The evening progresses and, after seeing the film, you move on to the function. And then it happens. As you enter the gilded function room you see him: Harvey Weinstein. He’s schmoozing academy members, working on behalf of the studio chief, the director, you(?), to get votes for the film. You can’t believe it; after everything that emerged in 2017, it beggars belief that he should be here, pressing the flesh, and continuing to wield influence.

Sound unlikely? I hope so. But it wouldn’t be without precedent, or application as an analogy.

Earlier today, Guido Fawkes published a story about a certain peer of this parish attending an event in Brussels with our Acting Chief Executive, various of our MPs, our MEP and others. Like all good Lib Dem photos, all the women were at the front, promoting diversity and an (almost) gender balanced group – and at the back was Lord Rennard. A further photo showed him campaigning for Vince in Twickenham in June.

Laying aside Guido’s agenda, the inference is clear: Rennard wishes to exert any and all the influence he can. Vince should resist any moves in this direction, and seek to suppress the Baron’s ambition. As I noted when our Lords elected him as their representative on the Federal Executive: “It's time Lord Rennard … realised that if - and for as long as - he is seen to hold influence, he holds back the ambitions of the party.”

Just as Harvey Weinstein’s continued presence as a manipulator of Oscar voters seems unconscionable, so should the reinstatement of Lord Rennard to any positions of influence and power within the party.

Sunday, 24 September 2017

On Labour, their conference, and #Brexit

It's not often that I would share Labour Party graphics, but bear with me on this one...
Tonight, via the machinations of the Labour Party byzantine internal processes*, delegates to their conference opted NOT to discuss the party's #Brexit policy**.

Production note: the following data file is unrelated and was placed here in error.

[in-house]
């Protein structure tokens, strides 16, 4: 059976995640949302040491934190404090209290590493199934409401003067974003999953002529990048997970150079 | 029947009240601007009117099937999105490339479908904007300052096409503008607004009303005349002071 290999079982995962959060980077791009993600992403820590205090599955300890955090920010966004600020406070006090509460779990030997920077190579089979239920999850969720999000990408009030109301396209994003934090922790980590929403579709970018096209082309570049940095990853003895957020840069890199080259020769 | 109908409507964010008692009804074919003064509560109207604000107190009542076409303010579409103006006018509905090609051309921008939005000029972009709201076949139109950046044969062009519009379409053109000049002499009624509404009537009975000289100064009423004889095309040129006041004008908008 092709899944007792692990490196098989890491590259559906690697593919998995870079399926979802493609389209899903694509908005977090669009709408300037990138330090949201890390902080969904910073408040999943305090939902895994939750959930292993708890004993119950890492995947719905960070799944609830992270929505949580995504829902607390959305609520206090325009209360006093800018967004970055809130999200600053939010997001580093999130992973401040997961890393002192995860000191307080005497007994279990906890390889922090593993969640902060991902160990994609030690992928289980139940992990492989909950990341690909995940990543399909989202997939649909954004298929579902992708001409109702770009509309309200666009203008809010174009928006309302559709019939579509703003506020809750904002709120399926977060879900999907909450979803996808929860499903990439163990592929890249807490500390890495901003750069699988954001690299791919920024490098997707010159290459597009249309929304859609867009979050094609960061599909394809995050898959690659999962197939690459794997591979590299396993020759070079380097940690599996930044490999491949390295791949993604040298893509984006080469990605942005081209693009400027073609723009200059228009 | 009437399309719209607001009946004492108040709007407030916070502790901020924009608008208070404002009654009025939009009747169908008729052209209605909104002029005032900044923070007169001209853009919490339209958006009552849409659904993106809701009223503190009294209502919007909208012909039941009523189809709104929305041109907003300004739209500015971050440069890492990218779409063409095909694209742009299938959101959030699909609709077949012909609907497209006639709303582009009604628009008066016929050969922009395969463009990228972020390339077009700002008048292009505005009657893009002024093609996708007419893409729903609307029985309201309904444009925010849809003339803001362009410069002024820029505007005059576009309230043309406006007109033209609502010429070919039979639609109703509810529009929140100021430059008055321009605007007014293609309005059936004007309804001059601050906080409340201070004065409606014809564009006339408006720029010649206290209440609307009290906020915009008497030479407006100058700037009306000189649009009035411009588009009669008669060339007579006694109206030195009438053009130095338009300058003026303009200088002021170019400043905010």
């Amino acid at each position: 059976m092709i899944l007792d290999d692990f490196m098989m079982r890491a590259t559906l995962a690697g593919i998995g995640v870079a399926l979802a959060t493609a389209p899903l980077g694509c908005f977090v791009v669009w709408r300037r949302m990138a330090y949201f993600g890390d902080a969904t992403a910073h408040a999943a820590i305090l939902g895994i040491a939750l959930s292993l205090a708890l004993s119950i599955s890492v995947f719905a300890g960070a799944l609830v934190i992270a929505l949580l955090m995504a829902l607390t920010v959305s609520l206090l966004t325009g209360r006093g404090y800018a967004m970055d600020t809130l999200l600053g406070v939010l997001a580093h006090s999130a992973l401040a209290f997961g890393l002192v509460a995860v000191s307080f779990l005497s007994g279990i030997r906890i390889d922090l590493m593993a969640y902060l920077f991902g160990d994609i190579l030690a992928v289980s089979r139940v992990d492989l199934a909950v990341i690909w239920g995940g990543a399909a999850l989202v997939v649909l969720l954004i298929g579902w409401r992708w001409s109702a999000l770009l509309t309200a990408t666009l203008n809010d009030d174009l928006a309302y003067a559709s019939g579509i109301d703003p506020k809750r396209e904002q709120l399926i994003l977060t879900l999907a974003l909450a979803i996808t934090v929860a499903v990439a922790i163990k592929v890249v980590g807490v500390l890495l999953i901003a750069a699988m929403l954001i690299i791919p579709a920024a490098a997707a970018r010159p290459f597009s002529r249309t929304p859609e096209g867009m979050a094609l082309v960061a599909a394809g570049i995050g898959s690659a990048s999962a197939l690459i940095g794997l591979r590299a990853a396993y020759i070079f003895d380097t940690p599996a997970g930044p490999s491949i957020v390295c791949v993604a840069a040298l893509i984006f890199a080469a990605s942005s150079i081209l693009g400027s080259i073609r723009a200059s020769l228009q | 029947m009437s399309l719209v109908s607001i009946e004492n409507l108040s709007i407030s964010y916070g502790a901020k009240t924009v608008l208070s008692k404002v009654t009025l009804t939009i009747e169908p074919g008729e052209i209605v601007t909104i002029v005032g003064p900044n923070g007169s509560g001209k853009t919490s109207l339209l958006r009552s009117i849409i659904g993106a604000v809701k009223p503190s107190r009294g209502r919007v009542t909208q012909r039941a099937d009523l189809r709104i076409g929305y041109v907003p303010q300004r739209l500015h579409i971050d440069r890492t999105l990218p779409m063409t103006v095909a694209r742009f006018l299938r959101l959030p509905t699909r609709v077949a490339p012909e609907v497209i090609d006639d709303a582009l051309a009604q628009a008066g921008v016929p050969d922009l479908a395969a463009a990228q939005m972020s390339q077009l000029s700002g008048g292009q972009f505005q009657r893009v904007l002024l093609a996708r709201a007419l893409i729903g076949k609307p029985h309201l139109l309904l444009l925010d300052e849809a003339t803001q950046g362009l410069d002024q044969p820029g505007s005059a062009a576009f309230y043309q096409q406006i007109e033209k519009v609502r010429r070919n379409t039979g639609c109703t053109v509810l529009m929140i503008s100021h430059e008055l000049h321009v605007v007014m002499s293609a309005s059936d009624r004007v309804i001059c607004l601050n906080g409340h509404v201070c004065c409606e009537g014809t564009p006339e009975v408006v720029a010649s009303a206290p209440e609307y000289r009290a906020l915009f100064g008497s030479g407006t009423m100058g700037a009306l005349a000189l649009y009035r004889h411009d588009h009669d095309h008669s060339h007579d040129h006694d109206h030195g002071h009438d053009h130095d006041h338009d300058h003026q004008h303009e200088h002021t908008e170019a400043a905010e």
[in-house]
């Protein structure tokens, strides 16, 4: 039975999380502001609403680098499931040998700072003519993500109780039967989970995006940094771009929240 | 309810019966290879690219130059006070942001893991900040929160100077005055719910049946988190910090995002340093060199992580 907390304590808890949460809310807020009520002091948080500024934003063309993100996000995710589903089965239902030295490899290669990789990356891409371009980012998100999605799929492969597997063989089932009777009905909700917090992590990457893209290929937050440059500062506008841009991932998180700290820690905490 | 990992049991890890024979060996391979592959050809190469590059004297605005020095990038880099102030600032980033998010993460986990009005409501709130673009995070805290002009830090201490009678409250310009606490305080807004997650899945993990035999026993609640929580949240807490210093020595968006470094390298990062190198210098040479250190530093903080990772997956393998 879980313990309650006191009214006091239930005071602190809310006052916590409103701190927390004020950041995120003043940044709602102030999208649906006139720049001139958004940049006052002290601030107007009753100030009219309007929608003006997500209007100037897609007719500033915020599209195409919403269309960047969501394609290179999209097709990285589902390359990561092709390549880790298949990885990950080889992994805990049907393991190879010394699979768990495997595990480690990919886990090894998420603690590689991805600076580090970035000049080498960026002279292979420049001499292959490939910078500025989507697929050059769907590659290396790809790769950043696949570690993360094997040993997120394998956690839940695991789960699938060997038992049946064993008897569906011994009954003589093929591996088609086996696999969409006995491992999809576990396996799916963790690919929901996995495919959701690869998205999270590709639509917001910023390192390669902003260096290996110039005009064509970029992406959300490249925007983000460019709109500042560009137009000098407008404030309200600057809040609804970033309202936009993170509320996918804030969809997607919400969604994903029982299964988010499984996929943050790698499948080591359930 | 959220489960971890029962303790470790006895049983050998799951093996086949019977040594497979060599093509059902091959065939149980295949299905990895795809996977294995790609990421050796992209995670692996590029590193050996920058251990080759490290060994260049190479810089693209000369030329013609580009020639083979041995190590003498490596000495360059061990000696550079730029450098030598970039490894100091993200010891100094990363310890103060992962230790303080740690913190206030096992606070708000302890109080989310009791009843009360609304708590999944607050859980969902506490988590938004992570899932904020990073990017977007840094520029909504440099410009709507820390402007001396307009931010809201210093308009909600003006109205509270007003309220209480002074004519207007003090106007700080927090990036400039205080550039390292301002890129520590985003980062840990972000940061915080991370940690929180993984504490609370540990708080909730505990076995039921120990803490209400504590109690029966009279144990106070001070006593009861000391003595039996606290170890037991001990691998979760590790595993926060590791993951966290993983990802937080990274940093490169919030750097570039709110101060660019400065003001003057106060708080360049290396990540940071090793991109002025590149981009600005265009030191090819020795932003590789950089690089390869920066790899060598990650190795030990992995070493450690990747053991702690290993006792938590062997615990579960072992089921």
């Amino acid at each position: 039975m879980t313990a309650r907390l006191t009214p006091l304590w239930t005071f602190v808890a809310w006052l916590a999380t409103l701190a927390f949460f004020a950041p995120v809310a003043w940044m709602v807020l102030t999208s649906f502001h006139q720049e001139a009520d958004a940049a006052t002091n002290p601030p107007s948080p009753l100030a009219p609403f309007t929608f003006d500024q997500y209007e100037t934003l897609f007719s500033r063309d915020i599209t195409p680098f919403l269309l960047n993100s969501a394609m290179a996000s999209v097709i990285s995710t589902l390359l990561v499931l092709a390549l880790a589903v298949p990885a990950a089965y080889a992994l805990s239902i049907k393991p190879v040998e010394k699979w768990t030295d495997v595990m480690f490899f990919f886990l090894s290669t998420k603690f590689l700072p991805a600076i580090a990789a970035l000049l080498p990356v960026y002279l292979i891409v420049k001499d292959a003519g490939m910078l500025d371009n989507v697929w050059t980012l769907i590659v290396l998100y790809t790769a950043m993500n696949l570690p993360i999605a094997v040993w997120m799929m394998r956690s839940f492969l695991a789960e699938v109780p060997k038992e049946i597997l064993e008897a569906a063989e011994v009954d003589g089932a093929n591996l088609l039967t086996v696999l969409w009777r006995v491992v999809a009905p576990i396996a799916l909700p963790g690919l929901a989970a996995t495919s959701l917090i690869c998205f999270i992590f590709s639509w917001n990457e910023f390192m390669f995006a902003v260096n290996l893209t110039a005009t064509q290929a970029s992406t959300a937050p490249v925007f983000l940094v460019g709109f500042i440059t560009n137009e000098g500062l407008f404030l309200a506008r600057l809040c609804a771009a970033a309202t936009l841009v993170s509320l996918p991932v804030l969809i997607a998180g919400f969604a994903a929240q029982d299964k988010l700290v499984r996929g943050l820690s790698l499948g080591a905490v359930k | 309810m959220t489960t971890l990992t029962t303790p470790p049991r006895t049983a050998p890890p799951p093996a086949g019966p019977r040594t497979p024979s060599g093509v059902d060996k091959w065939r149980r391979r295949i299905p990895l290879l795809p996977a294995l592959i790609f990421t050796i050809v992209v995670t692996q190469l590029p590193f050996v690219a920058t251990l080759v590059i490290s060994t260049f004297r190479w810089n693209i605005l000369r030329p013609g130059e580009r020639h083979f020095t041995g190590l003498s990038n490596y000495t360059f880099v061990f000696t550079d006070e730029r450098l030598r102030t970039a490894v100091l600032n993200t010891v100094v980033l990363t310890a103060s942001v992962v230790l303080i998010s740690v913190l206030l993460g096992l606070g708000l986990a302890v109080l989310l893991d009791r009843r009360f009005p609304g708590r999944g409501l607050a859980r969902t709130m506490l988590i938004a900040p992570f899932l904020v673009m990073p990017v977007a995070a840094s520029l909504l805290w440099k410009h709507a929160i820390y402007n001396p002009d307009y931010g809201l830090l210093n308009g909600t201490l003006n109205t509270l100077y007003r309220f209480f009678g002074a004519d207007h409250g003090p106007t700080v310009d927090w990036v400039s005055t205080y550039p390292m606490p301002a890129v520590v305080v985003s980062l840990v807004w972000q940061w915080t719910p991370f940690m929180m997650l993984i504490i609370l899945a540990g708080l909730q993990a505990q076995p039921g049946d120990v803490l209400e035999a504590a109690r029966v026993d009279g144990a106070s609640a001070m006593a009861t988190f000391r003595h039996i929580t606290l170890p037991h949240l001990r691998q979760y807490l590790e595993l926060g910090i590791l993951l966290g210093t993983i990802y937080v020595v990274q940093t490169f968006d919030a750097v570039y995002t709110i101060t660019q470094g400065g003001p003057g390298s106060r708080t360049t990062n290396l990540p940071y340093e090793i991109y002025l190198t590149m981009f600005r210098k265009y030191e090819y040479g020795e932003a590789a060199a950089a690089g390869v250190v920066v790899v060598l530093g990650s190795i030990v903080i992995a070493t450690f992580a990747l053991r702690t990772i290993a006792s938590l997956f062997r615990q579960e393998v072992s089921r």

So on the single biggest issue of our time, Labour's much vaunted internal "democracy" has ensured that it won't be discussed. Of course, this will suit the leadership in its continuing quest to face both ways on the issue: supporting Brexit whilst doing just enough to keep pro-Europe supporters on board. In this regard talking about "Austerity", the NHS, Schools and Inequality is the right approach for Corbyn.
And they are all important issues - and should be talked about: but it's hard to see how Labour's approach to Brexit will not have an adverse impact on all these areas. Corbyn's long term Euro-scepticism, and antagonism to pluralist politics, put paid to any prospect of Labour leading a coalition to mitigate the impact of Brexit and push for, say, the Norway solution.
But what of the picture? Well, surviving pro-Europeans such as Mike Gapes MP and Richard Corbett MEP are circulating it as proof of what Labour's policy is, decided at their last conference. Of itself, the wording of the policy may give heart to those who see Labour's approach as playing a long-game - but their actions since the referendum have not suggested that they have such a long term strategy.
Indeed, the policy itself was "clarified" just hours after to state a referendum didn't form part of their approach, and since then Article 50 was invoked with Labour support and a general election. In that time, Labour have disabused those of us who hoped they might argue for the Single Market and Customs Union. At best they have remained agnostic on these, at worst they have abandoned them altogether (other than in a transitional period.) This lack of clarity was enough to see them gain left-of-centre votes in a two-party contest. What remains to be seen is how long this anti-Tory support will weather a pro-Brexit policy.

**in contrast to the Lib Dem conference where hundreds of delegates turned out first thing on Saturday morning to force a suspension of standing orders and a debate on a motion, rather than just a consultative session.

(This post first made on my Facebook page: https://www.facebook.com/WhatAndrewThinks )